Lethbridge Herald, The (Newspaper) - November 23, 1972, Lethbridge, Alberta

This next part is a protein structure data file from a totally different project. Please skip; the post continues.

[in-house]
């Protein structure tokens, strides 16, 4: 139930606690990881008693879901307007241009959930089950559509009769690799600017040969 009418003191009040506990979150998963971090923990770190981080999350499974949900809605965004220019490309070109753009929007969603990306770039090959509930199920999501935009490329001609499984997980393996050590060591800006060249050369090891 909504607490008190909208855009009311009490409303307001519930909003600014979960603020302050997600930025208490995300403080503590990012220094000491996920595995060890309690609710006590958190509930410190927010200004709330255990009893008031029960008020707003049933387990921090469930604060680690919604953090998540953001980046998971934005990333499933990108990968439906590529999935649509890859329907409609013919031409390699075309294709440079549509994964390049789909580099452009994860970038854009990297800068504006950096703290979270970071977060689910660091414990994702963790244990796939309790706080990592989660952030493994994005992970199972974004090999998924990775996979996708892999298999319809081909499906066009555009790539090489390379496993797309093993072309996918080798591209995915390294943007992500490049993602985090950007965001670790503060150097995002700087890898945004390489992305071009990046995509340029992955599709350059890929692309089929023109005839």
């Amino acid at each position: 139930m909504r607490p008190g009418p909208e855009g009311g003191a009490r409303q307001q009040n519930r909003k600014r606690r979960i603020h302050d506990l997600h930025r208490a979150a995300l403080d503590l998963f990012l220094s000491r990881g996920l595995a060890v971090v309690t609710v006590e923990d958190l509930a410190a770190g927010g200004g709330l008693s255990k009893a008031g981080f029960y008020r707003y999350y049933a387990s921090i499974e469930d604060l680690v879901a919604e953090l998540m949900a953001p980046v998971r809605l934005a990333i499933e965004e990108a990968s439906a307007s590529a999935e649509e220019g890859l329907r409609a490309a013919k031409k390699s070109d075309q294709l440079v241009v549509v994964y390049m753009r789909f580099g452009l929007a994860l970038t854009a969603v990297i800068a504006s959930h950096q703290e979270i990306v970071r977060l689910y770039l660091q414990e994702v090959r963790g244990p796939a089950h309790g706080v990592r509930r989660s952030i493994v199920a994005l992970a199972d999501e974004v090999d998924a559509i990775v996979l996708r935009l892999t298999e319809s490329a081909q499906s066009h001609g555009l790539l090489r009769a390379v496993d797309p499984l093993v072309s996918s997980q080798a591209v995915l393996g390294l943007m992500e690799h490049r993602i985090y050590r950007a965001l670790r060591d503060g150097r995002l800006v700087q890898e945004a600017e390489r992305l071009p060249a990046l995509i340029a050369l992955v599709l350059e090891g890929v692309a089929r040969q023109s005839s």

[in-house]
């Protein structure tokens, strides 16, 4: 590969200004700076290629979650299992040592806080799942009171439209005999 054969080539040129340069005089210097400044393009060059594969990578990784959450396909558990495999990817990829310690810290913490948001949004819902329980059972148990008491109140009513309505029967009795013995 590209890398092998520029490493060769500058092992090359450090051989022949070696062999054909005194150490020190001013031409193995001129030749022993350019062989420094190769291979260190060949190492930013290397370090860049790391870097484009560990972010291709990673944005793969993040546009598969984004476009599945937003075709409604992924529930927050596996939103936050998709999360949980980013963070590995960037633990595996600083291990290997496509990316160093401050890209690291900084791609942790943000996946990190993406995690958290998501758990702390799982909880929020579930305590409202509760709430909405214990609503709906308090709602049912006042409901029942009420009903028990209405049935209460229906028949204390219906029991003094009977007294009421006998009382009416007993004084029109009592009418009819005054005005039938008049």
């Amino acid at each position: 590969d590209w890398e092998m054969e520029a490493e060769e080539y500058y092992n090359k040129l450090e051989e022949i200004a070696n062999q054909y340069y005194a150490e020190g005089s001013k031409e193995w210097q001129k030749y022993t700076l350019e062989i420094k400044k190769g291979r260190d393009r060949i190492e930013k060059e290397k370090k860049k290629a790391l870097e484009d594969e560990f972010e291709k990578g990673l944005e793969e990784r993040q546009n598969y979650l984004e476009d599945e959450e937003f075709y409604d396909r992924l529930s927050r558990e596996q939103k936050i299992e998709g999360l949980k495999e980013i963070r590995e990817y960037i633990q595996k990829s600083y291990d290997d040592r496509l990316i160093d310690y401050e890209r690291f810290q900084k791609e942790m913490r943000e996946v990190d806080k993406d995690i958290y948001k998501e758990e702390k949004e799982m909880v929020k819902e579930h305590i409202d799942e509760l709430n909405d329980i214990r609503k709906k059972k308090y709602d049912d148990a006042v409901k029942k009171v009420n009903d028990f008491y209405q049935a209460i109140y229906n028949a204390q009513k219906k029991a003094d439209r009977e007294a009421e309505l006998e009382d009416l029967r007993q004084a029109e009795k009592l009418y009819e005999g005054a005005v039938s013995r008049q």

2 THE LETHBRIDGE HERALD Thursday, November 33, 1771 News in brief Heath shaken by immigration plan defeat .may sink mystery snl> OSLO (AP) Norwegian The Norwegian frigate Troncl- nax-y vessels, planes ;ind heli- copters searched today for what a defence department spokes- man said could be a foreign submarine trapped in tlio Sogne Fjord in western Norway. There was no contact. heun fired an anti-submarine missile Wednesday after sonar devices plotted what was be- lieved to be a moving merged object. Nothing pened. Shot while walking his dog BELFAST (AP) A 38-year- old Roman Catholic man was shot to death while walking his dog late Wednesday night. He was (he third victim nf assas- sination squads in 24 hours and the 73th since July Police theorized ne was kill- ed in retaliation for the mur- der earlier Wednesday of Protestant member of the Ul- ster Defence Regiment. 13.C. iiame change soiiglil (CP) B.C. How docs Canadian Columbia strike yon as the name of Can- ada's westernmost province? The Esquimau New Demo- cratic Parly Association wants the name of the province chang- ed from British Columbia to Canadian Columbia because "there is now an increasing awareness of a Canadian ident- Language legislation debated QUEBEC (CP) Second- reading debate on a bill to re- quire all but established Eng- lish-speaking youngsters to go to French-language schools be- gan in the Quebec national as- sembly Wednesday afternoon. The bill would require all Quebec school children to be educated in French except those already enrolled in Eng- lish schools and those whose mother tongue is English. FORMER MINISTER? Prime Minisler Trudeou greets Jean-Luc Pepin at a reception for China's Shenyang acrobalic troupe at the National Arts Centre in Ottawa after the group's North American debut. Earlier in the evening, the prime minisler introduced Mr. Pepin as, "the former trade indicating that Mr. Pepin, who lost his seat of Drummond, Que. in the Oct. 30 federal election will not remain in the cabinet. Abort ion controls lifted SAN FRANCISCO (AP) The state Supreme Court has re- moved almost all restrictions concerning abortions in Calif- ornia, leaving the matter strict- ly lietwccn a woman and her doctor. The court, in a 4-to-3 decision Deaths By THE CANADIAN PRESS Baxter, 76, noted oldtime composer whose songs were introduced by such band- leaders as Guy Lombardo and veterans won't be penalized OTTAWA (CP) Two amendments to war pensions refutations announcer! today eliminate pension cuts lo per- sons owning or selling their homes. The amendments apply Lo the War Veterans and Civilian War j Pensions and Allowances Regu- Phil Harris, alter a long illness. b D I 1-flnvic- Eutte, Mont.-Robert Flet- cher, 87, a western poet and yesterday wiped out provisions of the state's 19G7 Therapeutic Abortion Act which allowed ab- ortions only when the mother's mental or physical health is "gravely impaired" by contin- ued pregnancy or when the pregnancy resulted from rape or incest. writer, perhaps best known for the song Don't Fence Me In. STOCK COWS and BRED HEIFER SALE Tuesday, Nov. 28th -12 Noon KILLAM AUCTION MARKET CROSSROADS OF HI-WAYS 13 AND 36 340 HEAD OF RANCH RAISED BRED HEIFERS from JOHN A. STEWART, VERMILION 30 RED BROCKEl FACE AND BLACK WHITE FACE HEIFERS Bred lo Half Blood Maine Anjou bulls 30 CHAROLAIS.CROSS HEIFERS-Bred lo Block Anflu. bull! 20 ROAN HEIFERS-Bred lo Black Anguj bull. 30 BLACK WHITE FACE HEIFERS-Brcd to Black Angus bulls 230 RED WHITE FACE HEIFERS-Brcd to Black Angus bulls IBR VACCINATED CRASS FED EXCELLENT SIZE AND QUALITY This lei of heifers would up-arade any commercial herd for the Future. DON'T MISS THIS DAY! ISO HEAD OF BRED HEIFERS AND COWS From Mr. p-Try Slevens, Meeting Creek 130 Mostly Red White Face Heifers 20 Red While Face Cows All bred to Red Angus bulls and Hereford bullj 550 HEAD OF BRED HEIFERS-From Dent Lok. Ranching Co., Coronation 75 HEAD OF RED WHITE FACE COWS-Bred to H.reford bulls from Don Anderson, Prince Albert, Sask. APPROX. 200 CHAHOUIS-CROSS HEIFERS will also b, an offer. TO HEAD EXPECTED IF you want lo increase your commercial nerd be at Kilhm November 23 and the Killam Auclion will have the callle for you os well 03 the service lo gel them lo your location in good condition. ALL PREGNANCY TESTED -AUCTIONEERS- OTTO STREBERG DENNIS STREBERG licence OIC098 Licence 010097 tions. Pensioners no longer will suf- fer a penalty in their cheques for owning homes valued in ex- cess of And, if Uiey sell their homes, they no longer will forfeit pen- sion income as long as they use tlic proceeds lo buy another house within a year. Keith Iluck- valo, 63, provincial auditor for the Alberta government since 1943, will retire at Ihe end of this year, Premier Pc- Icr Loiighcccl announced in the legislature Wednesday. SOUTHERN ALBERTA CARDSTON Mayfair Theatre "THE REVENGERS" In color. Starring William Holdcn. Ernest Borgnine and Woody Strode. Thursday, Friday and Saturday, November 23, 24 and 25. Thursday show at p.m. ADULT. FORT MACLEOD Empress Thealre "THE color. Starring William Holden, Ernest Borgnine, Woody Strode and Susan Hayward. Thursday, Friday and Saturday, November 24 and 25. Thursday show at p.m. ADULT. PSNCHER CREEK Fox Theatre "THE WAR BETWEEN MEN AND WOMEN" In Tech- nicolor. Starring Jack Lemmon, Barbara Harris and Jason Robards. Thursday, Friday and Saturday, Novem- ber 23, 24 and 25. Thursday show at p.m. FAMILY. TABER Tower Theatre "HOT ROCK" In color. Starring Robert Rcdford and George Segal. Thursday. Friday and Saturday, November 23. M and 25. Thursday sliows at and p.m. ADULT. Trustee berths filled BLAIRMORE (CNP Bureau) Lorraine Aiello of Coleman was the single one of three trustee incumbents to be return- ed to office in the elections held in the Crowsnest Pass School Division No. 63 yesterday. Defeated incumbents were John Lloyd of Blairmore and Joe Krvwolt of Frank. Results were: Subdivision I for two trustees: Lorraine Aiel- lo, 212, Robert Stretch, 191, Kay Jamicson, 110, and Robert Kry- stoff. 104. Subdivision 2 for one trustee: Mrs. Betty Slopak, 172; John Lloyd, 160. Subdivision 3 for one trustee: William Kovach, 258; Joe Kry- wolt, 43; and Keith Lewis, 41. Trustees Aiello, Slopak and Kovach will serve for two-year terms and Robert Stretch will serve for one year. Subdivision one is Coleman; two is Blairmore; and three comprises Frank, flillcrest and Betlevue. (CP) The gov- ernment suffered a resounding parliamentary defeat over its controversial immigration pol- icy Wednesday night and prom- ised to amend it probably lie- fore Christmas. Since no motion of confidence was involved, Prime Minister Edward Heath's Conservatives remain in power. By a vote of 275 to 240, the House of Commons approved a Labor-sponsored motion ex- pressing disapproval of regu- lations proposed by the govern- ment to implement a ]D71 act designed to tighten immigration laws. The defeat by a margin of 35 votes was the worst for the gov- ernment since it came to power in the June, 1970, general elec- tion. The Tories normally have a majority of 27. The pro-gov- ernment Daily Telegraph de- scribed the defeat as "shatter- ing" and the margin of the loss "astounding." It was made possible by Tory b.rjck-benchers who revolted and either voted against the govern- ment or abstained. Their objec- tion to the regulations con- trolling entry and settlement of immigrants was that they were being imposed without resard for the close links with Com- monwealth countries such as Canada, Australia and New Zealand. Prime Minister Heath, viously shaken by the defeat, said new regulations will be brought before Parliament "in due period esti- mated within 40 days. But the Conservative adminis- tration is not resigning, desm'te the Opposition roars of "Out! which followed the vole. Opposition Leader Harold Wil- son said: "I now ask the prime minister since this is a matter of major constitutional Impor- tance, a ma.jor defeat of the he is not going to tender his resignation. Will he now inform the House what he Intends to But Heath said that although the Commons had rejected the regulations, the government would still present alternative orders to replace them. The new regulations come into force on Jan. 1, when Brit- ain enters the European Com- mon Market. From that date Britain must offer unimpeded access to na- tionals from Common Market states as part of Its obligations under Market legislation. This has led to widespread criticism that many Corn- Aclress dies HOLLYWOOD (AP) Ac- tress Marie Wilson, the blonde comedienne who played Irma, the beautiful but dumb secre- tary on the My Friend Irma ra- dio and television shows, died Thursday at the age of 56. Buck Rogers transit, plan places 'people over cars' TORONTO fCP) Premier William Davis committed1 On- tario Wednesday lo a policy that rejects subways and cars as the answer to public transit in favor of monorail or air-cush- ion trains Mr. Davis said the province is prepared to spend billion in subsidies in the next 10 years to encourage towns and cities to establish commuter systems thst place "people over cars." It was a re-emphasis of Mr. Davis's decision of June, 1971, when he cancelled Toronto's Spadina Expressway. His new Buck Rogers-style concept for commuter traffic was unveiled before a seleet group of provincial and munici- pal officials in the futuristic set- ting of. the Ontario Science Centre. Mr. Davis said the province will promote the use of mono- rail-or air-cushion trains in large urban centres, starting wilh Toronto, Hamilton and Ot- tawa. These syslems would handle to passen- gers an hour, costing an aver- age 513.4 million a mile to build. Subways have doubled the capacity, but cost 540 mil- lion a mile. "Our technical people tell us (hat subway construction costs have reached such a liigh level thai few municipalities can continue their Mr. Davis said. Join the world and see the Club. Canadian Club. monwealth citizens will he less privileged because they will need work pcrmils, instead of employment vouchers as be- fore. The permits will confer no right of permanent residence and apply initially for a max- imum of 12 months for a spe- cific job in a particular area. But Commonwealth citizens with a British-born mother or father will be freely able to en- ter and work in Britain, and visitors like holidaymakers and students will be unaffected by the regulations. All immigrants to Canada, whether or not they come from Britain or other Commonwealth countries, are treated as aliens, the Canadian immigration de- partment says. Each applicant must qualify under a nine-factor immigration evaluation which Includes edu- cation, training, personal quali- fications, occupation demand and skills, age, arranged em- ploymenl, language skills and relatives in Canada. Applicants must score at least 50 of a possible 100 points on the lest. More coal sales if costs cut EDMONTON (CP) Addi- tional sales of Alberta COB! to eastern Canadian markets is 'easible if transportation costs can be reduced, Bill Dickie, minister of mines and minerals, told the legislature Wednesday. "The minister of industry and commerce (Fred Peacock) is ooking at what we can do to make it he re- jlied to a question from Charles Drain (SC Pincher Creek-Crowsnest) whose soulh- veslem riding includes the mining town of Coleman. Police stay in Magrath Herald Legislative Unreal! EDMONTON -R C M P of- lices at Magralh nnd Bassano will remain open, Attorney- General Merv Leitch told the legislature Wednesday. The attorney-general said he met in recent months with citi- zens from both towns concern- ed that the police offices not be closed. The ROMP proposed closing the two offices in favor of po- licing MagraUi from Leth- bridge and policing Bassano from the Brooks detachment. Mr. Leitch said while he agreed with the RCMP that it would be more efficient to po- lice small centres from nearby larger communities, he added: "However, the matter realy doesn't end there because the people in these smaller centres were concerned and felt more comfortable with the detach- ments living there and it was the feeling of this government that we ought to respond to the concerns of those people in the smaller centres." He said "at least for the time being the detachments in Bas- sano and Magrath will stay there." Egg agency welcomed EDMONTON (CP) The Al- berta government said today it welcomes the move toward es- tablishment of a national egg marketing agency. G. R. Purnell, deputy agricul- ture minister, said the plaii will encourage free movement of ag- ricultural products in Canada. Weather and road report SUNRISE FRIDAY SUNSET Lrlhliriilge 49 Medicine Hat.....52 incher Creek Calgary......... 54 Edmonton.......35 taspsr...........39 Sanff........ 23 Vancouver.......40 Victoria 47 'enticton ........42 'rince Albert ?2 Moose Jaw .......43 Vinnipeg........ 30 "bunder Bay .....25 "oronto ..........25 Ottawa 22 Montreal........ 24 Halifax ..........30 Mew York fiami ,os Angeles......71 tan Francisco I, Pre 33 .12 42 21 32 .as Vegas Rome Moscow "okyo 32 21 67 54 53 62 50 56 43 64 54 M 34 57 43 .03 FORECASTS' Calgary Lethbridgc-Medi- cinc Hal Frequently cloudy periods with one or two show- ers this morning otherwise sunny. Strong west winds along the mountains. Highs near SO. Lows 30-35. Friday: A few cloudy periods and gusty west winds the mountains. Highs 45-50. Columbia intermittent wet snow end- ing this evening. Winds rising at times to fresh southerly. Friday sunny with cloudy periods. Highs today in the mid thirties. Lows tonight near 30. Highs Friday around 40. Montana Mostly fair today and tonight. Increasing cloudi- ness Friday with few showers west. Windy along east slopes today and tonight and most sections Friday. Little Changs in temperatures. Highs today and Friday 45 to 55. Lows to- night 15 to 25 except 30s along east slopes. BALE CHOPPER Your Chop-King is a beller buy tlian ever wilh Gehl'i all- new bale chopper. Compliments field to fcedlot mechanjia- lion wilh opera I or 50 rely, production line ipeed, long-life dependability, convenience of portability, more bales per hour efficiency. FAMOUS GEHL QUALITY; heavy-duly sleel construction, mini- mum parts, shielded action, quick-switch versatility. Chops and mixes different grades of roughage, different sizes of bales For more milk, faster and more economical feeder, cattle GENERAL FARM SUPPLIES courrs HIGHWAY PHONE 328-1141 OFFICIAL AS OF A.1M TODAY COURTESY OF AMA BOTTLED IN BOND L.. The iincst o( fine Canadian whiskies is "The Best In The House" in 87 lands: Afghanistan, Algeria, Antarctica, AnliRiia, Argentina, Aruba, Australia, Austria, Ijniliados, Belgium, Bermuda, Brazil, Canada, Canary Islands, Ccylnn, Chile, Christmas Island, Costa Rica, Curatao, Denmark, Dominican Republic, Ecuador, Ethiopia, Fiji, Finland, France, Germany, Gibraltar, Greece, Greenland, Grenada, Guadeloupe, haili, Hong Konj, Iceland, India, Indonesia, Iran, Iran, Ireland, Israel, ll.ily, Jamaica, Japan, Jordan, Kenya, Korea, Lebanon, Libya, Malta, Mexico, Morocco, Nepal, Netherlands, New Guinea, flew Zealand, Nigeria, Norway, Pakistan. Panama, Peru, Philippines, Poland, Political, Puoilo Rico, Sierra Lconc, Solomon Islands. Soiilh Aliicj, Spain, Sudan, Sweden, Swilmland. Taluli, Thailand, Trinidad, Tunisia, Turkey, Kingdom, United Ships, tJrup.iny, Vnionirla, Viip.m hlands, Yiifinslavn, aiul Canadian Club ii distilled and bottlid In Walkorvllle by Hiram Walkir A Soni Limited All highways In Ihc Ltth- bridge arcn ;ire (lenerully in i good driving condition. Highway 1, Trans Canada Highway, Calgary to Unntf, hare and in good condition. Banff lo Golden, good winter tor fallen rock. Ciiildcn lo llevclsloke, good wiiiler condition wilh condition wilh some slippery sections. Highway 2, Calgary lo Kcl- monton, hare and in good con- dition. Adequate snow tires or prop- erly fitted chains nrc manda- tory in Koolcnay, Gla- cier nnd Mount Hevclstoke Na- tional Parks, Hie Banff Jasper highway nnd ski access roods in Hanff and in Jasper Nation- al Parks. PORTS OF ENTRY (Opening nnd Closing Contls 21 Carway II a.m. lo p.m.; Del Honitn 9 n.m. lo G p.m.; Hoosevillc, B.C. !1 a.m. lo G p.m.; D.C.; 21 hours; iPortliill liykrrls n .mi in mklnjghl; Cliirf Mountain dosed; I Wildlifirsr, 0 n.m. to 5 p.m.